My work seeks to connect heritage to issues of social, environmental, and economic justice. Please scroll down for publications, grants, and conferences.


“Away From Place: Expanding Intangible Cultural Resource Protections Under U.S. Law,” Forum Journal (Intangible Cultural Heritage Special Issue) (in publication)


The Price of Global Conservation: Benefits and Burdens of Parks and Conservation Areas” Natural Resources & Environment, Vol. 33, No. 2 (2018). 


Local justice: How cities can protect and promote environmental justice in a hostile environment,” Natural Resources & Environment, Vol. 32, No. 3 (Winter 2018). 


Living with Wildlife: Regulating Subsistence Hunting and Fishing in Alaska,” Natural Resources & Environment, Vol. 29, No. 3 (Winter 2015).  


Community Land Trusts: Using Historic Preservation for Affordable Housing in the Florida Keys, Contributions of Historic Preservation to the Quality of Life in Florida, edited by Timothy McLendon et al., chapter prepared for Florida Department of State, Division of Historical Resources, Bureau of Historic Preservation, Gainesville, FL: University of Florida, Chapter 7 (2006). 

Professional Publications


The Human Right to a Clean and Healthy Environment: Compliance Requirements Down the Pipeline,” American Bar Association, International Environmental Law Committee Newsletter  (2018).

Environmental Justice: Legal Theory and Practice, 4th Ed., Environmental Law Institute, Washington, DC. Contributions to text and teacher’s manual (2018).  


International Actions to Create a Marine Reserve in the Ross Sea and Other Enhanced Wildlife Protection Actions,” International Law, The Year in Review 2016, American Bar Association, Washington, DC.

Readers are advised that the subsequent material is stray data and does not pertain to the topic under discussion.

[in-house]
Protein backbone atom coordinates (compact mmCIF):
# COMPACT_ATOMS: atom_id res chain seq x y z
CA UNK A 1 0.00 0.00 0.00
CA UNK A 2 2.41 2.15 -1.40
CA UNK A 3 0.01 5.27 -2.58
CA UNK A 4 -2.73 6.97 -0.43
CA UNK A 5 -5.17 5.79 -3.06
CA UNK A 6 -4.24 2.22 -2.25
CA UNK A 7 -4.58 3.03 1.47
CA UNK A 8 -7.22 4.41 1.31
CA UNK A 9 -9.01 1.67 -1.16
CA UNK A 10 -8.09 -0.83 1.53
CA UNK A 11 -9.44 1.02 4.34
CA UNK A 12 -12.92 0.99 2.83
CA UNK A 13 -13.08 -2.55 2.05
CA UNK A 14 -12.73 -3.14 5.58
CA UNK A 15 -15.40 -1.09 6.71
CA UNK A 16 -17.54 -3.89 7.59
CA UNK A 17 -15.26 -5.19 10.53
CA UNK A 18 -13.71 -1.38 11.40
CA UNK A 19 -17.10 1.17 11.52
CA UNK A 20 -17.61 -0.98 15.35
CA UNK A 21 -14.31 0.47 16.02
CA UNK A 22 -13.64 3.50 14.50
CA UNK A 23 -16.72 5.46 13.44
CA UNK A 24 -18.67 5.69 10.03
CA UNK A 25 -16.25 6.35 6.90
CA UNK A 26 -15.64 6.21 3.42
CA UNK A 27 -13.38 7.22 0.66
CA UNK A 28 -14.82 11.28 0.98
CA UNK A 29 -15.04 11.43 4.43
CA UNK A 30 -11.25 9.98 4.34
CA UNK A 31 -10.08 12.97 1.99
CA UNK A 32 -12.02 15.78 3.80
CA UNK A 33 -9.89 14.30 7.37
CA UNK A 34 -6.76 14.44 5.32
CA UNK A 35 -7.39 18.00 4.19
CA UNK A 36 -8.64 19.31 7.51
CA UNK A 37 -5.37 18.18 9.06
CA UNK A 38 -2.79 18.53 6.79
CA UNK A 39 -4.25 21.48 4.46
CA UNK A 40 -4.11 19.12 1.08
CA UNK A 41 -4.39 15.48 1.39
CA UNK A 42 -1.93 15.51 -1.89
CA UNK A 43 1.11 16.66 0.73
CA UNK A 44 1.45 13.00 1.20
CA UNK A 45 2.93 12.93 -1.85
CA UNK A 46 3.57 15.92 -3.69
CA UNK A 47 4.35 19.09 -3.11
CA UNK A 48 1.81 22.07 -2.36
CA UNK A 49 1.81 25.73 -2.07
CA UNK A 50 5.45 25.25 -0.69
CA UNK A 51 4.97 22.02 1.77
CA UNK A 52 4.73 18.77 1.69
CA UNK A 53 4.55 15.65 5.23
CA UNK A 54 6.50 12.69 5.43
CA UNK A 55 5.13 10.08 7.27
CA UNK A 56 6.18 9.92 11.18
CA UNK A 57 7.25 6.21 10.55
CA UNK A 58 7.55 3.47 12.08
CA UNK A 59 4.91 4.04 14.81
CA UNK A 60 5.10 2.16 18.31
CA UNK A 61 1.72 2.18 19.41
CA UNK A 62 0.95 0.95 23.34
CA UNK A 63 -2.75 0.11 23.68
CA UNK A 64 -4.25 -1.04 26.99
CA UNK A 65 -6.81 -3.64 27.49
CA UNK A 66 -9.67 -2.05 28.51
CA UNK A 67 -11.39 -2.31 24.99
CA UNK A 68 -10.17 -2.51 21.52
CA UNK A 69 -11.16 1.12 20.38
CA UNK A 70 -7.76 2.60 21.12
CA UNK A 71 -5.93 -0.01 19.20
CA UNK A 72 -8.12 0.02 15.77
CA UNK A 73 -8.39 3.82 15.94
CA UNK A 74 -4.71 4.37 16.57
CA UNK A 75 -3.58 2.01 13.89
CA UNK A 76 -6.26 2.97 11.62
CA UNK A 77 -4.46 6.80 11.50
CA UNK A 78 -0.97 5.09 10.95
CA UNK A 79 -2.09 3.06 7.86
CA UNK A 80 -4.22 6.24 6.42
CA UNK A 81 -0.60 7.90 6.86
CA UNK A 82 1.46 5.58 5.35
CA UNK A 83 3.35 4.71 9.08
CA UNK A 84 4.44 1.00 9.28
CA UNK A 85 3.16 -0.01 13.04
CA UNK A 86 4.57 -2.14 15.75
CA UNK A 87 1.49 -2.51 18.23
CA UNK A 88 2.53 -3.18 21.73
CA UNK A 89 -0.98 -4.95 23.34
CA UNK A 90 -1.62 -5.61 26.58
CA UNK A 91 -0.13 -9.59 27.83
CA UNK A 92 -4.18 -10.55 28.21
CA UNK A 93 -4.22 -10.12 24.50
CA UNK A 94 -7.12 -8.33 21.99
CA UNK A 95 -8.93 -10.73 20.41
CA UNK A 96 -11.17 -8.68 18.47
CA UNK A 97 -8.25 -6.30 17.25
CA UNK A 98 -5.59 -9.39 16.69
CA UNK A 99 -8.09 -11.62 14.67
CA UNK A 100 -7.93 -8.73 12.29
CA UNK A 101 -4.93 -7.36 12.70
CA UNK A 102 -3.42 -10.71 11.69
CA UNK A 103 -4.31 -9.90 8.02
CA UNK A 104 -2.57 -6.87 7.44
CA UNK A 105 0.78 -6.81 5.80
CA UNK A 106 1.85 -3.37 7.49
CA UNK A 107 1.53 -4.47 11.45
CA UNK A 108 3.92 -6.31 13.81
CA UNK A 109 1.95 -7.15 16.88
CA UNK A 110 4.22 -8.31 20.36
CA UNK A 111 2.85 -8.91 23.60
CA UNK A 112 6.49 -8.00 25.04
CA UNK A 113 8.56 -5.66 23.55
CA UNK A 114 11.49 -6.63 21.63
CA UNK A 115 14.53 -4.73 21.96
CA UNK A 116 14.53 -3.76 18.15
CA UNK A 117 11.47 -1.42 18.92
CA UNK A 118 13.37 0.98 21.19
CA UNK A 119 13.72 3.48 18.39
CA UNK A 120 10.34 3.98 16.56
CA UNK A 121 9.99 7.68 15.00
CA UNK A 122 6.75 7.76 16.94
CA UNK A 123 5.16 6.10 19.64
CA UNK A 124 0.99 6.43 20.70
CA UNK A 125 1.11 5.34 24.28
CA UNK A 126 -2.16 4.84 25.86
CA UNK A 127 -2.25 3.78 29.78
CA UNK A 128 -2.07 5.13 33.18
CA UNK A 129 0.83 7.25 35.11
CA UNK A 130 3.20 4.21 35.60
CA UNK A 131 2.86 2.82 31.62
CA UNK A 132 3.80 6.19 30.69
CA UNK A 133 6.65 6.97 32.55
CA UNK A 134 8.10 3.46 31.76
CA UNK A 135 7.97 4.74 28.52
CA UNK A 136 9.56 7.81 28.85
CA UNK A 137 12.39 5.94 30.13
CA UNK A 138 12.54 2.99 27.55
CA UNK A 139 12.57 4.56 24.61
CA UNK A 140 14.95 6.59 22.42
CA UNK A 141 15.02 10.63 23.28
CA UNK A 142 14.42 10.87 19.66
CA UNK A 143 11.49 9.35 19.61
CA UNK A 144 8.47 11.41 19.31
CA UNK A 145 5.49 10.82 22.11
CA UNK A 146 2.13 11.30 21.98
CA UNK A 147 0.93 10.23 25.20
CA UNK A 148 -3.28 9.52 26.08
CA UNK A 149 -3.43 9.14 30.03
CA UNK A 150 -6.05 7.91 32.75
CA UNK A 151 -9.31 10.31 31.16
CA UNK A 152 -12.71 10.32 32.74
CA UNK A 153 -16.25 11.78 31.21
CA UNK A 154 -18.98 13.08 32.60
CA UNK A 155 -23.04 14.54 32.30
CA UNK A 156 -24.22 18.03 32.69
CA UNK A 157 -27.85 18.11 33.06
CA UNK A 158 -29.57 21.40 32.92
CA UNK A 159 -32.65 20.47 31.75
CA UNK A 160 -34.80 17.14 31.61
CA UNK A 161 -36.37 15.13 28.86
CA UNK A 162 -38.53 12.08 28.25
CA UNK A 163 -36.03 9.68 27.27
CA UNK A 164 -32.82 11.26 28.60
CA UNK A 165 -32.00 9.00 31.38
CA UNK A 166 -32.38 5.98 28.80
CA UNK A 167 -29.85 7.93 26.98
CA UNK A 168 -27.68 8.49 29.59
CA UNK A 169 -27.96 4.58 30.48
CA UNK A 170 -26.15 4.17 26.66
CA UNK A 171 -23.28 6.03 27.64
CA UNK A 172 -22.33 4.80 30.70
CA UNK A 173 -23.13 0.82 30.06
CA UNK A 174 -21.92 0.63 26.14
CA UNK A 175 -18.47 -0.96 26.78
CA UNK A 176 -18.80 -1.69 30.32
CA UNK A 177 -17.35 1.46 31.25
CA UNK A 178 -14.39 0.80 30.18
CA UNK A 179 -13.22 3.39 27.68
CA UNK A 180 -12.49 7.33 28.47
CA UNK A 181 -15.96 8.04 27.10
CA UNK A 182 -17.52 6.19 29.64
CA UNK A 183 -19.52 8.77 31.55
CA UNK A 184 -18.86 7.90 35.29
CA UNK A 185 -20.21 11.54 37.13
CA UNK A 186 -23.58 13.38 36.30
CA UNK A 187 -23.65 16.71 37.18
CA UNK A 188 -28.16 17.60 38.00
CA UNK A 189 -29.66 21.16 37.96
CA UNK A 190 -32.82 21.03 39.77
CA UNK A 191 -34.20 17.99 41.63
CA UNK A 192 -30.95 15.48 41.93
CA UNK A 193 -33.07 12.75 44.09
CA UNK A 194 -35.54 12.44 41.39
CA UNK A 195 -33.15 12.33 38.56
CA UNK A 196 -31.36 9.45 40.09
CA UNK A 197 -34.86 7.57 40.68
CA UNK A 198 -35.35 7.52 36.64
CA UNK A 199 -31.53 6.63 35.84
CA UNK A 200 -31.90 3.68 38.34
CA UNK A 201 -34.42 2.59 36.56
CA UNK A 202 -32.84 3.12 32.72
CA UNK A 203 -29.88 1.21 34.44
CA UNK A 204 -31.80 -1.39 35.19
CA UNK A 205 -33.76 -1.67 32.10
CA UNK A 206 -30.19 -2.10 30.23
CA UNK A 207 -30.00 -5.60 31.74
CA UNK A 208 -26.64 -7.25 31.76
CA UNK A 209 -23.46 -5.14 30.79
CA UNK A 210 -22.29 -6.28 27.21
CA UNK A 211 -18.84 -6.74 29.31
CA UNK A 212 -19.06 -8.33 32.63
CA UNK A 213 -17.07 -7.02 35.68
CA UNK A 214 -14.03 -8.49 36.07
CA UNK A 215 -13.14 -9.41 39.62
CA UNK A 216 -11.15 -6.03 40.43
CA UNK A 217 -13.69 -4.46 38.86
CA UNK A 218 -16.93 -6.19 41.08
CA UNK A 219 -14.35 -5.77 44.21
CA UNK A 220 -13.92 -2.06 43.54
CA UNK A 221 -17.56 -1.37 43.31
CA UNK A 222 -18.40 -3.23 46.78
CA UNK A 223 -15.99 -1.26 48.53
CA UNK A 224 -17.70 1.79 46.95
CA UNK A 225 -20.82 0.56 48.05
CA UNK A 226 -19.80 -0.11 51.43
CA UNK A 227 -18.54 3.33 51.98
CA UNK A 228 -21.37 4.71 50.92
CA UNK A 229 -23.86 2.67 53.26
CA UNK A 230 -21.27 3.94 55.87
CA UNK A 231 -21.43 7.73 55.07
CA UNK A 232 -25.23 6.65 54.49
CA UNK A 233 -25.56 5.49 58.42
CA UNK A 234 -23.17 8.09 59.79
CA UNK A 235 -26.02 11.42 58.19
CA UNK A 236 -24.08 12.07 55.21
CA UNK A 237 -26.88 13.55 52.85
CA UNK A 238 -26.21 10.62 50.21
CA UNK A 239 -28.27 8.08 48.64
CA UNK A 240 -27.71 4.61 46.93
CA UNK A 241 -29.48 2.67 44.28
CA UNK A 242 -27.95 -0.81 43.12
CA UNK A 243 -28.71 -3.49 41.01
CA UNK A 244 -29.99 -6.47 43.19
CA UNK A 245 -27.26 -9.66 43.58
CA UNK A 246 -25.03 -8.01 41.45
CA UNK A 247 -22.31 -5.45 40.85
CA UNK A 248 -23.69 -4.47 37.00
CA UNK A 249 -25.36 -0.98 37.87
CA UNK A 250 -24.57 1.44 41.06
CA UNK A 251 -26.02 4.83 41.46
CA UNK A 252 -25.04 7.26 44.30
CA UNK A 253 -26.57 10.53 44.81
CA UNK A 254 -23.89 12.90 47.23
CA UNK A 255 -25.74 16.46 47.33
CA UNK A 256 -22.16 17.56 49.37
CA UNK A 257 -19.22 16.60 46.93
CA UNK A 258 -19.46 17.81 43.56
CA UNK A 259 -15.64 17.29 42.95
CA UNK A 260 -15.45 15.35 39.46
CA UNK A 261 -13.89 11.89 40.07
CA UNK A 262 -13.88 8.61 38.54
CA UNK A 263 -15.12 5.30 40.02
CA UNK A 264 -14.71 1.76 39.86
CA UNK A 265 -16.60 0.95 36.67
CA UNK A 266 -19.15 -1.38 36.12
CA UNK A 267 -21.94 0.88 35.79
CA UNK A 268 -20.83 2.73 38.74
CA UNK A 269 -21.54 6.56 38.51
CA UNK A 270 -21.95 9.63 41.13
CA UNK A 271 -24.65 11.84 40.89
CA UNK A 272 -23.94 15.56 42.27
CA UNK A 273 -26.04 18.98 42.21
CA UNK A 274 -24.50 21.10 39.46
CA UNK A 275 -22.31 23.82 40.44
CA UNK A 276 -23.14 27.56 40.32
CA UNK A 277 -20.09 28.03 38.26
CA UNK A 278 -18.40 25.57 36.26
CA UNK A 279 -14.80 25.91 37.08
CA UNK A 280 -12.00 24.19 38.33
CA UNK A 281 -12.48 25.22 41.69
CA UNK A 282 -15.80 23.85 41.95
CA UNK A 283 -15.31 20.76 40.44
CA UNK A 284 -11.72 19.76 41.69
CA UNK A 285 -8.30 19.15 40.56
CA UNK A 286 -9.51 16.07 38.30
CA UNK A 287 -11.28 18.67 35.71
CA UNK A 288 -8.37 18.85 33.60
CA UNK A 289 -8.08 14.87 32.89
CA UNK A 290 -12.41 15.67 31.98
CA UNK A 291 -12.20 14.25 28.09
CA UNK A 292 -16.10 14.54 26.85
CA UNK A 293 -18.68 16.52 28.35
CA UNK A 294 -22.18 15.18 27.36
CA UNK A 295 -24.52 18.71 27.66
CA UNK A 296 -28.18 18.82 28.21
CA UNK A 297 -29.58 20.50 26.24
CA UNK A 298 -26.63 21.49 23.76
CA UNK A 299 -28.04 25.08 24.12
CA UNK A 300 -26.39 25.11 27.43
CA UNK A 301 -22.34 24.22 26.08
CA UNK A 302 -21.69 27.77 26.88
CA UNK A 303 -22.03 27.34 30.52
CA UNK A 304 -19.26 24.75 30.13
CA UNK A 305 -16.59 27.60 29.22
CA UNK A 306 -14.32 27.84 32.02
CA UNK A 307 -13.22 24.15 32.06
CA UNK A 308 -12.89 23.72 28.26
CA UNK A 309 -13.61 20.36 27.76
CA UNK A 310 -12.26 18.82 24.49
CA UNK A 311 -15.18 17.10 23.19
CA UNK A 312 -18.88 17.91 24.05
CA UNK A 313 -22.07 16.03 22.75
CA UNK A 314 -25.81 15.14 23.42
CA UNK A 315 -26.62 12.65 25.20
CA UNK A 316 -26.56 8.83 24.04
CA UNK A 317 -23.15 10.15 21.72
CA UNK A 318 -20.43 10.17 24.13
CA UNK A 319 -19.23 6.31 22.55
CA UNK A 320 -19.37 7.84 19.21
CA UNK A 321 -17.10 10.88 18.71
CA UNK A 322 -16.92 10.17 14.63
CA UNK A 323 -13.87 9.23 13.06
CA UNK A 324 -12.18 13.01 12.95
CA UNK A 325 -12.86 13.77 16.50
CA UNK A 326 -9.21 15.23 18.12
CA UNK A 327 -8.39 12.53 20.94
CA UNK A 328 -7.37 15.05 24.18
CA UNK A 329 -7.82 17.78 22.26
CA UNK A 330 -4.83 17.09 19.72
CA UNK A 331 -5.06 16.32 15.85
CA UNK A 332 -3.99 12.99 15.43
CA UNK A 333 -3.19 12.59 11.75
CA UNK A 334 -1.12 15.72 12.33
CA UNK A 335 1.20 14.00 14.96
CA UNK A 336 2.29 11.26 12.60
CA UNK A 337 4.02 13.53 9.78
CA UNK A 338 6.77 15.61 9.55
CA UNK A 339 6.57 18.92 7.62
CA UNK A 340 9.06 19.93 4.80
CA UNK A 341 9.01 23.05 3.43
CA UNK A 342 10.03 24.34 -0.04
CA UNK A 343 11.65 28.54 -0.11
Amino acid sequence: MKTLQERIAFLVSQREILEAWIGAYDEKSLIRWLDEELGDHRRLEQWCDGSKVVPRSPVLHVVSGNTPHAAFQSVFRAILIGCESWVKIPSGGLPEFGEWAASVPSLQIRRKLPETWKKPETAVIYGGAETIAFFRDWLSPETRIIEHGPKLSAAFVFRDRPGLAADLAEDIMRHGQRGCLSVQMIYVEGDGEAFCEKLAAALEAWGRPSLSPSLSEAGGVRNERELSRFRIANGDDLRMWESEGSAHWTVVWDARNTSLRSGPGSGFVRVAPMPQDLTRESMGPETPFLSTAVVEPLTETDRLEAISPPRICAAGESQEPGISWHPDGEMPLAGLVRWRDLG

“Water Resources, Eastern States,” Environment, Energy, and Resources Law: The Year in Review 2016, American Bar Association, Washington, DC (2016).

“GAO Evaluation of Wildlife Trafficking Task Force Indicates Need for Stronger Performance Targets,” American Bar Association, International Animal Committee (web article) (2016).


Reclaimed Water: Hope for the Future or Desecration of Hopi Homeland,” American Bar Association, Water Resources Committee Newsletter, Vol. 16 (2014). 


Contributor, Environment, Energy, and Resources Law: The Year in Review 2012, American Bar Association, Washington, DC. (2012).


Contributor, Environment, Energy, and Resources Law: The Year in Review 2011, American Bar Association, Washington, DC. (2011).


Contributor, Environment, Energy, and Resources Law: The Year in Review 2010, American Bar Association, Washington, DC (2010).


Doctoral Research

"From Sovereignty to Superfund: The Onondaga Nation's Legal Battle for Land Rights, Environmental Justice, and the Remediation of Onondaga Lake." Dissertation completed in fulfillment of the requirements for the Degree of Doctor of Philosophy in the Department of City and Regional Planning, Cornell University (2017).